I have not done this alone. In addition to my comrades in the Peasants' Confederation and the European Peasants' Coordination Committee, a number of honest and brave people all over the planet have devoted the last three weeks to this task with the poor means at their disposal. You will agree that we have had a certain merit: the several thousand children, women and men who have made us -- Jose Bove, Francis Roux and myself -- into a kind of row of honor before this Tribunal; the hundreds of testimonies of solidarity and encouragement -- French, European and international -- that we have received, your Tribunal as well, I fear; thousands of petitions of support that have been signed in such a short period of time -- all this testifies to the fact that we have worked well, that we have been understood.

I wish to make myself well-understood here, even if this declaration was prepared hastily, somewhat sacrificed to the other preparations for this trial, and thus it is not as rigorous as it should be. At least I will indicate the extent to which I thank the witnesses that we have solicited for having agreed to state their convictions here. I release that this does not at all imply that they do or do not approve of the method that we have chosen to create the conditions of the debate.

I generally share the views laid out here by the brilliant witnesses about the risks and dangers that hang over human health, the health of the animals, the natural world, the water resources and biodiversity due to the cultivation and consumption of plants derived from genetic engineering, such as they are proposed today by the companies. There is not one of them for which mercenary research has had any other goal (such as the improvement of nutritional, dietetic or any other qualities) than to elaborate a profitable and easy-to-sell commodity on the pretext -- most often specious -- that it will result in productivity gains! One will understand, I think, that this is not what agriculture and the peasants need, neither in the so-called developed countries nor elsewhere.

One has also heard the witnesses emphasize the use the French government has made of the Precautionary Principle,[7] which one can imagine is imposed on governments due to political prudence, rather than moral sense.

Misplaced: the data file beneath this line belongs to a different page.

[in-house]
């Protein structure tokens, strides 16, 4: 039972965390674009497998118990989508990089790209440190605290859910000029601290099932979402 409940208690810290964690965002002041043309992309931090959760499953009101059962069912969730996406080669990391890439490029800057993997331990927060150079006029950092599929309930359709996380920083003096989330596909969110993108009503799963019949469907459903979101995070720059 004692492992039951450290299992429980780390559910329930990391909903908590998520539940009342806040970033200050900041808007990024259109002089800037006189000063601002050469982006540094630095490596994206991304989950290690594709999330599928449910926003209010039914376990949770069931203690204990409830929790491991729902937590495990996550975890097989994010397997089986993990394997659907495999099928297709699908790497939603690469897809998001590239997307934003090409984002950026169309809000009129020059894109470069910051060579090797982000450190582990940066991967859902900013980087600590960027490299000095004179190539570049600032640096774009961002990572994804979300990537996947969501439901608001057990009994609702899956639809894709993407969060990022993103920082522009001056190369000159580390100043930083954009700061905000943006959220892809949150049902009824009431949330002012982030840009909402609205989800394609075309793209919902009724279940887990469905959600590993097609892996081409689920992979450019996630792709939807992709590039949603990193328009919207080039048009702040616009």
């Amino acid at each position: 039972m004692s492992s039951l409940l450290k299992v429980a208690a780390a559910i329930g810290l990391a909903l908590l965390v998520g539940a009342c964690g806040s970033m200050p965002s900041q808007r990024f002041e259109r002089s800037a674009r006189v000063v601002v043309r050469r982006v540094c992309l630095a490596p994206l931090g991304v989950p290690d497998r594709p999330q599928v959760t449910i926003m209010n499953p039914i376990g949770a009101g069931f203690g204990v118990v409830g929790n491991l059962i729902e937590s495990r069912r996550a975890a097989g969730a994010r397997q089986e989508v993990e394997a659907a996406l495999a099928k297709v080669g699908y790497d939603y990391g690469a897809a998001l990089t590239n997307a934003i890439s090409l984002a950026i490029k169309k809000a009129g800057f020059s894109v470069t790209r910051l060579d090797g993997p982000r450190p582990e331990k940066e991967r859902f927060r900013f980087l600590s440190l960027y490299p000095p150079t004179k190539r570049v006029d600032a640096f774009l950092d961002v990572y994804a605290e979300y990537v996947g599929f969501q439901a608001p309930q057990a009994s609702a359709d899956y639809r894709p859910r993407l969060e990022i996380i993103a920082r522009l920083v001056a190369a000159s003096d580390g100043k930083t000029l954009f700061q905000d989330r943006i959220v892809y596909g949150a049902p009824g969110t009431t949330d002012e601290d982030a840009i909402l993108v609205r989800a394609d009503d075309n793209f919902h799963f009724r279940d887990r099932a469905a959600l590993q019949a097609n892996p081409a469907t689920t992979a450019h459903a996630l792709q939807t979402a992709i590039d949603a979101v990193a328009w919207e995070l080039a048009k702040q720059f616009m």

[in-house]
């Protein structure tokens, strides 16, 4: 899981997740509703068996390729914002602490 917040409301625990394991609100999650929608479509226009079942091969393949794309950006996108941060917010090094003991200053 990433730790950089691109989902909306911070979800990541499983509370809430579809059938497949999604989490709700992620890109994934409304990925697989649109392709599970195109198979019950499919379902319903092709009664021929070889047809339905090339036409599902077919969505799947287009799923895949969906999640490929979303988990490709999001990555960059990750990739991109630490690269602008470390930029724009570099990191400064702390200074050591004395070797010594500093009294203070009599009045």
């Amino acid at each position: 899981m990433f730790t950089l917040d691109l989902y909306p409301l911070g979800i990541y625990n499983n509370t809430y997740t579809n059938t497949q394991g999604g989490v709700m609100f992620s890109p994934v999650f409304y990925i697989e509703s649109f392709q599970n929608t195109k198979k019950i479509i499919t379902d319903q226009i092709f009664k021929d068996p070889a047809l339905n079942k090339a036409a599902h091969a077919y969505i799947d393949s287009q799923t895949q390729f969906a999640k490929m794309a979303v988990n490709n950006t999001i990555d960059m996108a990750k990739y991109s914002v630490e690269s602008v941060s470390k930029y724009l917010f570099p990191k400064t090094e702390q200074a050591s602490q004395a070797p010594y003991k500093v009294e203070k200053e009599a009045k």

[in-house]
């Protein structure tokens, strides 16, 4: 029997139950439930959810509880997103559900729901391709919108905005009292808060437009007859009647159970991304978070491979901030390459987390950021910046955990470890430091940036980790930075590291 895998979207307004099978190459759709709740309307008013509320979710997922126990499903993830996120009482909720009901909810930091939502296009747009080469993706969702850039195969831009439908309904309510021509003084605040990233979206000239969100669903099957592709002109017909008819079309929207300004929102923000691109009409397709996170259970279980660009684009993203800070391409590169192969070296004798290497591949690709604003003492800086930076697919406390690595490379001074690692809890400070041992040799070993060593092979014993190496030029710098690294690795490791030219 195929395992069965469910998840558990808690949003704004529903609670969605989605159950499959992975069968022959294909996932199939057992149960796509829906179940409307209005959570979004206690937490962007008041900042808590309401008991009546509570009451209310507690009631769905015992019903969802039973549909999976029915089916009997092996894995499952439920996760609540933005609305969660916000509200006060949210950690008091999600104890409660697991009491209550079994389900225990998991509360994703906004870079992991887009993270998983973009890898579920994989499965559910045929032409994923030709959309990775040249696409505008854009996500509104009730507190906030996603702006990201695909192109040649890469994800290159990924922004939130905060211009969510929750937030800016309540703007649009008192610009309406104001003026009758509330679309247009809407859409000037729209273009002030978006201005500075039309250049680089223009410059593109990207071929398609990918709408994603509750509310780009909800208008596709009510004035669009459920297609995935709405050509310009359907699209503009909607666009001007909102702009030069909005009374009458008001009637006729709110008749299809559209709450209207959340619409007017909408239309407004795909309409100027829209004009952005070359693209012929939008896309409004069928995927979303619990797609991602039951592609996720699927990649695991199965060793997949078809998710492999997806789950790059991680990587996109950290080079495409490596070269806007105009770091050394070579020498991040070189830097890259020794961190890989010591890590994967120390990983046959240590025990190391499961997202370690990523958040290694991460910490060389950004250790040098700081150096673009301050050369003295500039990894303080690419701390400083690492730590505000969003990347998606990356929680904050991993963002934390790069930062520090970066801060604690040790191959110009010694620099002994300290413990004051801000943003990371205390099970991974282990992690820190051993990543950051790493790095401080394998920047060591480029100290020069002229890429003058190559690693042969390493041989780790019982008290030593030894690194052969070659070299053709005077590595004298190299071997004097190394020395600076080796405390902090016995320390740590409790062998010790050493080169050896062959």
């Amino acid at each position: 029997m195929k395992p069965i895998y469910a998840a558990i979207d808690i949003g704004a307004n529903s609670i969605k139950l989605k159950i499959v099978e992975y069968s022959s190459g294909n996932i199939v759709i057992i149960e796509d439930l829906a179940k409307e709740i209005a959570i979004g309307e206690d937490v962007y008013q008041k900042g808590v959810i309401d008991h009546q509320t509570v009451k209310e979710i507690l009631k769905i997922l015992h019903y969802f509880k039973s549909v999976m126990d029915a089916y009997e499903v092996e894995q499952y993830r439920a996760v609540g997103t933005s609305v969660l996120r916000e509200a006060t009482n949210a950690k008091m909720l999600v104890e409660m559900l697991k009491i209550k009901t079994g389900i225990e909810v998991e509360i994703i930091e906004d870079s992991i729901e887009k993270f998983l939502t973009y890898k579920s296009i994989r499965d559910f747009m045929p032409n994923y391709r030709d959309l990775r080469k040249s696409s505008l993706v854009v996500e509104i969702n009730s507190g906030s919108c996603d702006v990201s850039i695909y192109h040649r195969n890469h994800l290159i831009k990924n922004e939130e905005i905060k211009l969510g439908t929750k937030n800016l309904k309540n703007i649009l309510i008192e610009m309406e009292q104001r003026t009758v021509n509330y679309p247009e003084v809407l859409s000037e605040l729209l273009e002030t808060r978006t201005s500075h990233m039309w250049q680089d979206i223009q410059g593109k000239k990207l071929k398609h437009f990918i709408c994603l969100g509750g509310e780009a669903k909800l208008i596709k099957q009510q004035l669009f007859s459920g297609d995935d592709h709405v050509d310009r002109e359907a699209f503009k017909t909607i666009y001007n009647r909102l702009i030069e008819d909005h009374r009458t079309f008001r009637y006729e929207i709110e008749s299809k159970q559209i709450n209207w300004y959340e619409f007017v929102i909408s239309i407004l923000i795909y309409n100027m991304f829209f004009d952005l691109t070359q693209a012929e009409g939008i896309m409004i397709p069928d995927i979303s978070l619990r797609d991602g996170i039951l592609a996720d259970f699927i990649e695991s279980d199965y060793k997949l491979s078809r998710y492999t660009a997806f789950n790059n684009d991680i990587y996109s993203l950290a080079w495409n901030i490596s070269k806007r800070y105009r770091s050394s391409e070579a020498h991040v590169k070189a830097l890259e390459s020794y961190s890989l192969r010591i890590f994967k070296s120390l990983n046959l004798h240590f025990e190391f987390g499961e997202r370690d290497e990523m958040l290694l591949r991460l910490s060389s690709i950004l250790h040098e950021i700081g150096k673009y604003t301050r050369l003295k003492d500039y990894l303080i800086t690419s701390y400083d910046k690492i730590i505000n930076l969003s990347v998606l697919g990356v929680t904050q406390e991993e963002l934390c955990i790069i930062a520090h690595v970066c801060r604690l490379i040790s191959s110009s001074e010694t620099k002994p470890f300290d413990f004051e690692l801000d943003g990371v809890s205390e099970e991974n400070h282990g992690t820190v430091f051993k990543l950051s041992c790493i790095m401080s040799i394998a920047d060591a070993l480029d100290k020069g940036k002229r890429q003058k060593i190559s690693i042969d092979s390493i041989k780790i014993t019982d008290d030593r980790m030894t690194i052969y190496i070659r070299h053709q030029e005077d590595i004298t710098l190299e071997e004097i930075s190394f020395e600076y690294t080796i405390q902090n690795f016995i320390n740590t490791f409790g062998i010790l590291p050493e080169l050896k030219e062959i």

I want to believe that one has retained the number of these witnesses who have emphasized the meaning one must give to the offensive launched by the pharmaceutical and chemical multinationals so as to create and then conquer the market in transgenic seeds, and how this touches upon the right of the people to alimentary autonomy with respect to what would be the final objective of these merchants of poison: the patentability of the living, which would abolish the timeless practice of the peasants (reproducing their seeds themselves) to the profit of the stockholders of the multinationals.

I add a remark. If, as we desire, the French government revisits its decision and institutes a general moratorium on the utilization of genetically modified organisms in agriculture until real experiments (which suppose a confinement and not experimentation in the grandeur of nature, which certain Dr. Strangeloves, including so-called public research facilities in this country, do not fear to think of as a godsend) can verify -- over a sufficient period of time, one GMO after another GMO -- the innocuousness and real advantages there is cause to expect; and if, after this is done, the European Union in its entirety adopts a position of responsibility with respect to the pressures of the United States and the World Trade Organization, there would still be the risk of an uncontrollable dissemination of vegetable GMO, especially in the most vulnerable countries, in other words, in those countries one immodestly calls "developing." The techniques of genetic engineering do not fall under the heading of heavy industry. In many countries, the competent researchers (if one dares to use the word "competent") who work in the laboratories that have quite opportunely been endowed by the International Fund or the World Bank in fact work without oversight. What desert storm will be necessary to exterminate the monsters that they will hatch? How many poor beggars will it be necessary to take hostage? Who will it be necessary to judge?

Beyond involuntary derision -- as beautiful as the fortuitous meeting of a unionized worker at Novartis and a committee of unemployed workers in the agora of a democratic city -- that one finds in the fact that such a subject comes before a criminal tribunal, I would like to address those who were shocked by the fact that I noted the properly royal [versallais] accents of Mr. Assistant-Prosecutor at the time of our appearance on 9 January [1998] in front of what not too long ago was still called a hearing of obvious offense.[8] Not being a specialist in the art of legal oratory, I was vividly impressed by the vigor of his remarks, which denounced the will to disturb public order and injure private property in our enterprise, at the very moment when, all over the country, there re-emerged (under the form of committees of unemployed workers) the dangerous classes, of which one no longer expected to see sudden eruptions. It is also necessary to repeat that we were interrogated during a brief solidarity shutdown in front of the Assedic[9] of Agen, which was surrounded by the CRS.[10]